BMJ 1996; 313 doi: (Published 21 December 1996) Cite this as: BMJ 1996;313:1596
  1. Ralph Crawshaw, physiciana
  1. a 2525 NW Lovejoy, Portland, Oregon 97210, United States

    Greed, now there is a subject to turn off a medical audience, to send patients packing. I know, having been laughed off the podium for broaching the subject at a medical meeting, this despite the “Me” generation's glorification of greed in films such as Wall Street.1 Granted that the exchange of money, albeit tax money, information, medications, and information between doctor and patient is generally respected as an ethical enterprise yet with the doctor and patient relationship it is never out of place to cock a clinical eye at any nidus of greed.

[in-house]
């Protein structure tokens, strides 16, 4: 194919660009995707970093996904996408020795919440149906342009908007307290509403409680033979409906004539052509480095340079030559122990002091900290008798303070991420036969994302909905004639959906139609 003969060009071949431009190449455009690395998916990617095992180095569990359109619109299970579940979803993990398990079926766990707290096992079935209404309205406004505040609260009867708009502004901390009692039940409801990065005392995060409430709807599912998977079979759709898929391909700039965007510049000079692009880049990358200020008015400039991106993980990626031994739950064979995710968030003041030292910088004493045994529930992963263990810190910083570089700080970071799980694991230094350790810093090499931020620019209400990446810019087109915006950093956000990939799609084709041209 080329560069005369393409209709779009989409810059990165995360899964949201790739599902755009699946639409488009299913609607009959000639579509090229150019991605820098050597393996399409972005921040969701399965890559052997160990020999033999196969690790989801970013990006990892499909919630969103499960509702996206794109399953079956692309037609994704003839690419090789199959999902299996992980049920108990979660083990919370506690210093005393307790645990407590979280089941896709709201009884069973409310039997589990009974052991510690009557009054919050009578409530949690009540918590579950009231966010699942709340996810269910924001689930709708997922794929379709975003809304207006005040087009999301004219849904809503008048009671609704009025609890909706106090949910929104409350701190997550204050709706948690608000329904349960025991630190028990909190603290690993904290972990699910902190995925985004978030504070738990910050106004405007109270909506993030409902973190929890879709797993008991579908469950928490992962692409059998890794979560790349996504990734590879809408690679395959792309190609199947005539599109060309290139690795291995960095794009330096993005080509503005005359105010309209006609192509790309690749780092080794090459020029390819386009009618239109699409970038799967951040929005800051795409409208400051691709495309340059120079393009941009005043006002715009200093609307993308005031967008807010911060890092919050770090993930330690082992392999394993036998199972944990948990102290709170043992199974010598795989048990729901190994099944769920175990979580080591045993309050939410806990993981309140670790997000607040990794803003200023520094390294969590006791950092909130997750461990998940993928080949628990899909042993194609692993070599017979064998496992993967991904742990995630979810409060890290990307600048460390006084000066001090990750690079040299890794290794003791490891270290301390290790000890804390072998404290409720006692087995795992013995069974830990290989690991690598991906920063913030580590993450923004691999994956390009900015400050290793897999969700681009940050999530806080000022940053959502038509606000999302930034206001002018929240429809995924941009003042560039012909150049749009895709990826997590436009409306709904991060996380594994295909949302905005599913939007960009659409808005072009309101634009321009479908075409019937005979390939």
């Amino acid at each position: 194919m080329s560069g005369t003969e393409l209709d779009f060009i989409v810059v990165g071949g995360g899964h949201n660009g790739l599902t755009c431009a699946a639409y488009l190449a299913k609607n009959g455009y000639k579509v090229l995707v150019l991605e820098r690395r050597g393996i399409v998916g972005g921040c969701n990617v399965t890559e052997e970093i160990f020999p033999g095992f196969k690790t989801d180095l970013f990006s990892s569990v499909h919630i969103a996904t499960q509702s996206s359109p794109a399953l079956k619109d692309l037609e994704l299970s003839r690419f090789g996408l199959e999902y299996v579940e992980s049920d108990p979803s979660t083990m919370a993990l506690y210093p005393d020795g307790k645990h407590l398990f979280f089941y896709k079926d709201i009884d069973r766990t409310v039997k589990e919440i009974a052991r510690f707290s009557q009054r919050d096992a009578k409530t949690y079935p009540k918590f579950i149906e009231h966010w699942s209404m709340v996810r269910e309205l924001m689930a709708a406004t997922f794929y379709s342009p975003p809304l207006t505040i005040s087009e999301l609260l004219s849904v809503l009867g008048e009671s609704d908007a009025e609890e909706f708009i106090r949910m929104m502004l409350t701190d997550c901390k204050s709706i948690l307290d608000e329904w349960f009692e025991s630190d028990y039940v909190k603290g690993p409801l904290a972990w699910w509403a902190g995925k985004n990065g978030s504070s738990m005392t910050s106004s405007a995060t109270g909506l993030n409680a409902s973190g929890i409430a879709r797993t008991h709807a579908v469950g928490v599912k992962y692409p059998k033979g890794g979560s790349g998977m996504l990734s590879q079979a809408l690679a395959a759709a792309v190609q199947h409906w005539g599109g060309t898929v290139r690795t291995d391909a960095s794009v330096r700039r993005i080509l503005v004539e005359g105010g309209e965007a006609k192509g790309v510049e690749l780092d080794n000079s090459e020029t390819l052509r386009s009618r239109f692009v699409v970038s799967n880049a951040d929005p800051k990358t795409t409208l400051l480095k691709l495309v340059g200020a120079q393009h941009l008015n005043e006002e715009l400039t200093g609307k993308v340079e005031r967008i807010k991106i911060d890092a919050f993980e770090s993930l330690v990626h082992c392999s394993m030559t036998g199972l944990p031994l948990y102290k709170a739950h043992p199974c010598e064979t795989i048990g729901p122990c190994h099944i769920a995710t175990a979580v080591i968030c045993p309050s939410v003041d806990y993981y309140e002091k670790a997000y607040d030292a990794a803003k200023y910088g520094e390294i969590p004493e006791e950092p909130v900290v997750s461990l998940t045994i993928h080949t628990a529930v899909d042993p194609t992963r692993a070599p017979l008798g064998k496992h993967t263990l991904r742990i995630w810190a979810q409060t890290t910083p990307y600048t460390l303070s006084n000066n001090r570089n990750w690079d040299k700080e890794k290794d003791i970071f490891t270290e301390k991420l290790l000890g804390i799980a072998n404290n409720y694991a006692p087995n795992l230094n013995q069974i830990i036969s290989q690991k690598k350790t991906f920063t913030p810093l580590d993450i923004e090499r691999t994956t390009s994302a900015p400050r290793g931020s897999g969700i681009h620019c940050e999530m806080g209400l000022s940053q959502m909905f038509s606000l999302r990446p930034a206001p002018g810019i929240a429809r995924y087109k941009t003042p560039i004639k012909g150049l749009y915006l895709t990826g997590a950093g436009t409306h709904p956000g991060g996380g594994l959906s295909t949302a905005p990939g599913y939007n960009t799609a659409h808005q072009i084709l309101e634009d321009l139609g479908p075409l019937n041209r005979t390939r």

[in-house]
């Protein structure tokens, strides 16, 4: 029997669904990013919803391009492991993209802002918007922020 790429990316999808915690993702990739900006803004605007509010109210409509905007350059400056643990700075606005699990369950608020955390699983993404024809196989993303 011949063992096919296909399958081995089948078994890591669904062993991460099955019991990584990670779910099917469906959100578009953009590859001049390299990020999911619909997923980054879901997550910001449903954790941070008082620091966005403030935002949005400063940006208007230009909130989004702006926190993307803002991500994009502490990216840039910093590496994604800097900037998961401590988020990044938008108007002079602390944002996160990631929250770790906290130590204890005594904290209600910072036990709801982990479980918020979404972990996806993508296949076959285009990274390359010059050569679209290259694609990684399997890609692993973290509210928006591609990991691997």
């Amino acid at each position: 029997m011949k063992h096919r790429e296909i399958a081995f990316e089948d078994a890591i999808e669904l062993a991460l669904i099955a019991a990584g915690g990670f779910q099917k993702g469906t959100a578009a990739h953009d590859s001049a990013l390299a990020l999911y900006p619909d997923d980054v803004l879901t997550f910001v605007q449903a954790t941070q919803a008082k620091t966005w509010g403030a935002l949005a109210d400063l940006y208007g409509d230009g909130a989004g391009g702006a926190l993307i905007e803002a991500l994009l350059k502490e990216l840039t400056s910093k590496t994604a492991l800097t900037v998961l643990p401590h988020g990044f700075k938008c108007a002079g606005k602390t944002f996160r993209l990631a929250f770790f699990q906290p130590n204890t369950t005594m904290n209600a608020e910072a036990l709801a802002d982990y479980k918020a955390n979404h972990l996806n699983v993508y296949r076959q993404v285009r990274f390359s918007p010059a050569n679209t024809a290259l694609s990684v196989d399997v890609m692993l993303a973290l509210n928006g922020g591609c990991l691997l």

Greed is frequently thought of as excessive acquisitiveness for money. Chaucer underlined medical greed by describing the Doctour of Phisik as, “lovede gold in special.”2 The medieval church was more explicit, placing the medical profession in a class with usurers. The judgment proved …

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